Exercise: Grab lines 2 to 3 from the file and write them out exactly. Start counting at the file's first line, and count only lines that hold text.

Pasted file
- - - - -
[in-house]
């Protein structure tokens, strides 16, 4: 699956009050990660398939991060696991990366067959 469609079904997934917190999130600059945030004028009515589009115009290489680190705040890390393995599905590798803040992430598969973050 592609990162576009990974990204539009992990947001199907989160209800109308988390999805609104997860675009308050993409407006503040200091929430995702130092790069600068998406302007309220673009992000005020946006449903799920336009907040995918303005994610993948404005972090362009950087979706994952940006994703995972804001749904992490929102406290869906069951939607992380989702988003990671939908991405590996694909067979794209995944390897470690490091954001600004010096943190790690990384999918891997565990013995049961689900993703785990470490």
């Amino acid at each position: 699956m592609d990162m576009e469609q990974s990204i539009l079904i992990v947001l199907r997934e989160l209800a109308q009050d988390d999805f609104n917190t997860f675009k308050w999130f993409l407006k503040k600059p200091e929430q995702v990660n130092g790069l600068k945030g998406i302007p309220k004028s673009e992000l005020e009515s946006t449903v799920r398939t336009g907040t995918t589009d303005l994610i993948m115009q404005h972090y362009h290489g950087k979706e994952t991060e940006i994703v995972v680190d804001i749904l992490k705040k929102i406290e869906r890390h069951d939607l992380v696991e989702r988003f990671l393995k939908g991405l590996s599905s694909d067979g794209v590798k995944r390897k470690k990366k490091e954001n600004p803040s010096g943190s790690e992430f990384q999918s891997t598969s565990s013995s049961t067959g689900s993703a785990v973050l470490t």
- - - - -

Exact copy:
């Protein structure tokens, strides 16, 4: 699956009050990660398939991060696991990366067959 469609079904997934917190999130600059945030004028009515589009115009290489680190705040890390393995599905590798803040992430598969973050 592609990162576009990974990204539009992990947001199907989160209800109308988390999805609104997860675009308050993409407006503040200091929430995702130092790069600068998406302007309220673009992000005020946006449903799920336009907040995918303005994610993948404005972090362009950087979706994952940006994703995972804001749904992490929102406290869906069951939607992380989702988003990671939908991405590996694909067979794209995944390897470690490091954001600004010096943190790690990384999918891997565990013995049961689900993703785990470490």
């Amino acid at each position: 699956m592609d990162m576009e469609q990974s990204i539009l079904i992990v947001l199907r997934e989160l209800a109308q009050d988390d999805f609104n917190t997860f675009k308050w999130f993409l407006k503040k600059p200091e929430q995702v990660n130092g790069l600068k945030g998406i302007p309220k004028s673009e992000l005020e009515s946006t449903v799920r398939t336009g907040t995918t589009d303005l994610i993948m115009q404005h972090y362009h290489g950087k979706e994952t991060e940006i994703v995972v680190d804001i749904l992490k705040k929102i406290e869906r890390h069951d939607l992380v696991e989702r988003f990671l393995k939908g991405l590996s599905s694909d067979g794209v590798k995944r390897k470690k990366k490091e954001n600004p803040s010096g943190s790690e992430f990384q999918s891997t598969s565990s013995s049961t067959g689900s993703a785990v973050l470490t």